In 2021, the TSG Annual Meeting was held online due to the coronavirus pandemic. To build on our 2019 gender diversity report, we wanted to begin gathering diversity data proactively and anonymously. The 2019 report gathered historic binary gender data based on personal contact, webpages and/or social media accounts – this was a good starting point to understand historic gender diversity. However, this approach is damaging for people of marginalised genders and cannot be used to capture other indicators of diversity.  We had hoped to proactively gather diversity data at the point of abstract submission, but this was unfortunately not possible. Therefore, we ran an anonymous survey of the presenters and session chairs in March 2021, using Google Forms. The data in this post is based on the 73 out of 115 (63% response rate) responses we received, therefore the data presented here is not a complete picture.  

The survey was designed to specifically gather data on gender (i.e. man/woman/non-binary), and not sex (i.e. male/female/intersex). Additionally, the survey captured a broader sense of diversity than the previous survey which considered gender alone. This survey collected data on career stage, sexuality, disability, ethnicity and geography. The impacts of different identities are experienced intersectionally (e.g. the experiences of Black women are not the same as the experiences of white women in our society). However, we have chosen to present the answers from the different questions of our survey independently to avoid identifying individuals in our small community.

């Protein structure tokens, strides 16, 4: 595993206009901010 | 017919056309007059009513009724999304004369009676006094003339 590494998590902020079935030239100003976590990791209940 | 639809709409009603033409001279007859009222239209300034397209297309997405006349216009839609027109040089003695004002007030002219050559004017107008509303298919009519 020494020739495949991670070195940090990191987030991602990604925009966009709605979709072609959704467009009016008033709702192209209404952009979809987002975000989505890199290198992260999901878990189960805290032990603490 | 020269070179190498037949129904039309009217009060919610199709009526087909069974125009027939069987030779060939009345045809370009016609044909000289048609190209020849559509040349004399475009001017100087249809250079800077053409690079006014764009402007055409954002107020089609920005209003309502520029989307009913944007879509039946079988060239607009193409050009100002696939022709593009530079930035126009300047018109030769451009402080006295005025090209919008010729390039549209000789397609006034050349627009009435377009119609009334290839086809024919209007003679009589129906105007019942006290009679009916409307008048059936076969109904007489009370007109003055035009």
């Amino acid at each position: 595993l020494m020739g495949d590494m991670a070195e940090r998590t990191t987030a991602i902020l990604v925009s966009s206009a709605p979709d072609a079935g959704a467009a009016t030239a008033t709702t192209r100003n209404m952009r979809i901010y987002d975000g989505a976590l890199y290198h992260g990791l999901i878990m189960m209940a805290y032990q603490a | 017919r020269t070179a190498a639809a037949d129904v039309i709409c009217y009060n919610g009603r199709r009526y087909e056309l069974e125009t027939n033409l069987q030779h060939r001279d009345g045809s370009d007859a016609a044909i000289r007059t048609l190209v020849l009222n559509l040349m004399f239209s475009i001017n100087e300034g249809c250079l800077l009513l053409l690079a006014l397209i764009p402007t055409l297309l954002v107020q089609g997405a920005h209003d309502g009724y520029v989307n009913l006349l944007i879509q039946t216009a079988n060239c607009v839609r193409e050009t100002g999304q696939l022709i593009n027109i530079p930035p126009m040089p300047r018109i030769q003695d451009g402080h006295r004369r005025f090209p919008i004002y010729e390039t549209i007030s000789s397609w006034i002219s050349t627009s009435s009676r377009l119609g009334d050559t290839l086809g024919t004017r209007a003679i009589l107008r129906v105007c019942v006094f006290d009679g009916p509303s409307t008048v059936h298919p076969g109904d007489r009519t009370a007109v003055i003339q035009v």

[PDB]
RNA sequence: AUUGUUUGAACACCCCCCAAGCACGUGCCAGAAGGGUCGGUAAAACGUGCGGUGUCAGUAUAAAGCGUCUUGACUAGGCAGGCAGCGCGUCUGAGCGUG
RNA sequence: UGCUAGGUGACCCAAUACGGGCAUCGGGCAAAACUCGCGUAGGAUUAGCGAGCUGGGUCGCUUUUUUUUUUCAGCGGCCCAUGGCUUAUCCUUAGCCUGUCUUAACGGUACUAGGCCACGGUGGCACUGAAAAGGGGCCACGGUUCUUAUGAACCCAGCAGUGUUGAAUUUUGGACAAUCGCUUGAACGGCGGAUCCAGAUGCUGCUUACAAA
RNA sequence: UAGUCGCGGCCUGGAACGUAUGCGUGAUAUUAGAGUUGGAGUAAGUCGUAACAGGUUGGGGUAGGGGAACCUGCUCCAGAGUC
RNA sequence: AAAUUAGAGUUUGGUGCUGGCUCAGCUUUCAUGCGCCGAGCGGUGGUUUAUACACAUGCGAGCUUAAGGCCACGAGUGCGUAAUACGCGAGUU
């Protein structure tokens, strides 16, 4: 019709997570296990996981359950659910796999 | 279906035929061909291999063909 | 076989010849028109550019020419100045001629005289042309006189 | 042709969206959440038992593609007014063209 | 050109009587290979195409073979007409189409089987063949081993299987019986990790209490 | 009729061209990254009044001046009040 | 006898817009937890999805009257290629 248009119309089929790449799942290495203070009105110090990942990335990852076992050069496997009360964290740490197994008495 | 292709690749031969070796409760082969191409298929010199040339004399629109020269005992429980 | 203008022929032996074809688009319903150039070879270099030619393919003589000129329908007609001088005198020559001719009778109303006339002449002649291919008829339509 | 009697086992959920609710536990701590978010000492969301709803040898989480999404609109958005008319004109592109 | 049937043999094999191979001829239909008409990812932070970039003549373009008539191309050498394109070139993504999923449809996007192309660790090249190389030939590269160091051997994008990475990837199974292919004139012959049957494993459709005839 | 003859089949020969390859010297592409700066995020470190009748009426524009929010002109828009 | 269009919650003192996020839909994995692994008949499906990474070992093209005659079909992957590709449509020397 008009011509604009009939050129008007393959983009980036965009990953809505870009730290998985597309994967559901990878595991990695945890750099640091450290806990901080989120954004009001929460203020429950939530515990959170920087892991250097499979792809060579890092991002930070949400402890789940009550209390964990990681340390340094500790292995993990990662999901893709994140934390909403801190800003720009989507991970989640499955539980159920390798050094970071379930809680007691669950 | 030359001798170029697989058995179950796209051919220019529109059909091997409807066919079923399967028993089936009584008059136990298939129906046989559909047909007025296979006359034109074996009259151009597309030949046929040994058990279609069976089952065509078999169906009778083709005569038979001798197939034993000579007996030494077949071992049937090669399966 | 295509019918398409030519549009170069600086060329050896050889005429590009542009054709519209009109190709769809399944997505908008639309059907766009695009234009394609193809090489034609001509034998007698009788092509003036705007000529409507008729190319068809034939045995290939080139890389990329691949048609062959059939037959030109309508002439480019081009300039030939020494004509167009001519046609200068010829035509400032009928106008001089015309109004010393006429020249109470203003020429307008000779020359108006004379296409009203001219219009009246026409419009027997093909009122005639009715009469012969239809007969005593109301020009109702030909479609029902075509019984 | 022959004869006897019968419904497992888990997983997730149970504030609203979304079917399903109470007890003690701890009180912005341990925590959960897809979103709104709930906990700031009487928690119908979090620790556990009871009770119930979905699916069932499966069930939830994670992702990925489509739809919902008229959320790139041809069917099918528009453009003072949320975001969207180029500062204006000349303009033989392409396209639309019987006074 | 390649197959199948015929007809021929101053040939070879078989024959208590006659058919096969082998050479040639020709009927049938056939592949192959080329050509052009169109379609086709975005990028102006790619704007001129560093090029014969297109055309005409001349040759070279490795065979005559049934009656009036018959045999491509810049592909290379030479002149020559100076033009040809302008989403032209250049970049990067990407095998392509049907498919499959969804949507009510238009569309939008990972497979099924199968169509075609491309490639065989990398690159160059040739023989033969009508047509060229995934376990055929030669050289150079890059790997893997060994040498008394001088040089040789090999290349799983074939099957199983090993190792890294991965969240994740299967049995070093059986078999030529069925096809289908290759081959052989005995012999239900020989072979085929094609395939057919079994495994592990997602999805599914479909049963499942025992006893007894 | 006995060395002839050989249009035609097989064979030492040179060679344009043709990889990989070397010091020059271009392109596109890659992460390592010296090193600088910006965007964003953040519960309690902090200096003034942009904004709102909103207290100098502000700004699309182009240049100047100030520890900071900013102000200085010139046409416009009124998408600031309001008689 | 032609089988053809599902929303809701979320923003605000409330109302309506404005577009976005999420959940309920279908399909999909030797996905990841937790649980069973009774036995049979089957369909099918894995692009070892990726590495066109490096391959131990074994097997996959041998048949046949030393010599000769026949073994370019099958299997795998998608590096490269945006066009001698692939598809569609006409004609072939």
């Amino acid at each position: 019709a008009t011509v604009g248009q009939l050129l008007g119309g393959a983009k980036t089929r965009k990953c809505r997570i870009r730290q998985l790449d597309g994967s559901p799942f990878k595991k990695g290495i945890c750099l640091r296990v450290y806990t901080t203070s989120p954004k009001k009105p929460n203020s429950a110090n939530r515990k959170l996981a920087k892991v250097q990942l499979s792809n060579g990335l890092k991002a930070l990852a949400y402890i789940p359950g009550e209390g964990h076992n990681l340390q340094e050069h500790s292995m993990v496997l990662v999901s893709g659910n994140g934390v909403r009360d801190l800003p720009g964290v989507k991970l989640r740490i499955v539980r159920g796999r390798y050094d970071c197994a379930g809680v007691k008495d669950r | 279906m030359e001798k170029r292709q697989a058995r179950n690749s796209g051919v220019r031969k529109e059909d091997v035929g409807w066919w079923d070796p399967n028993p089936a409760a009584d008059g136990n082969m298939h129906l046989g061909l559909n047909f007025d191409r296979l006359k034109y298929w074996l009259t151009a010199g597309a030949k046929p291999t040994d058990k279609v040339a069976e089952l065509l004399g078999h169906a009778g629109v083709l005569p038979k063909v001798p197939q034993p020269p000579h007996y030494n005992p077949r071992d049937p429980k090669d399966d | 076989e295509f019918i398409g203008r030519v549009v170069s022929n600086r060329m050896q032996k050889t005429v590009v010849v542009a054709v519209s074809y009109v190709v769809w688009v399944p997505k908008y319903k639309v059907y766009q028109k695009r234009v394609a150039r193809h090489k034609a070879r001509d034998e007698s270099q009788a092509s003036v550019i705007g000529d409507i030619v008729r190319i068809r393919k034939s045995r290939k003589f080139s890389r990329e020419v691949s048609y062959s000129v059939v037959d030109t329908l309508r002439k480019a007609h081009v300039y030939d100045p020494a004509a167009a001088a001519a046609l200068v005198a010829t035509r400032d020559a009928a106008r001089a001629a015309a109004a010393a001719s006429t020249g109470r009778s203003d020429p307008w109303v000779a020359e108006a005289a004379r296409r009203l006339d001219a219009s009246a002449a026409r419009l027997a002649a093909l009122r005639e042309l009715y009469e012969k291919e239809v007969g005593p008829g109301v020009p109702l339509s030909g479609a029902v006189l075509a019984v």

We also summarise the responses to the free text question of “Do you have any suggestions for how we can improve equality, diversity and inclusion across TSG?”. We also look back at the recommendations made in the 2019 report to determine whether there has been progress and suggest recommendations for future TSG conferences and organisers.


The gender data collected builds on the data previously gathered in the 2019 report. Figure 1 shows the gender of presenters normalised to total presentations. Figure 2 and Figure 3 show the gender of oral and poster presenters normalised to the proportion of female/male attendees. Overall, 63% responders identified as men, 36% as women and 1% as non-binary.

The gender data of presenters and session chairs can be summarised as follows:

  • 40% of oral presenters (including invited speakers) were women
  • 26% of poster presenters were women, and 3% were non-binary

Additionally, the organising committee (who were the session chairs) were balanced between men and women, and from a range of career stages.

Gender split for all presentations at TSG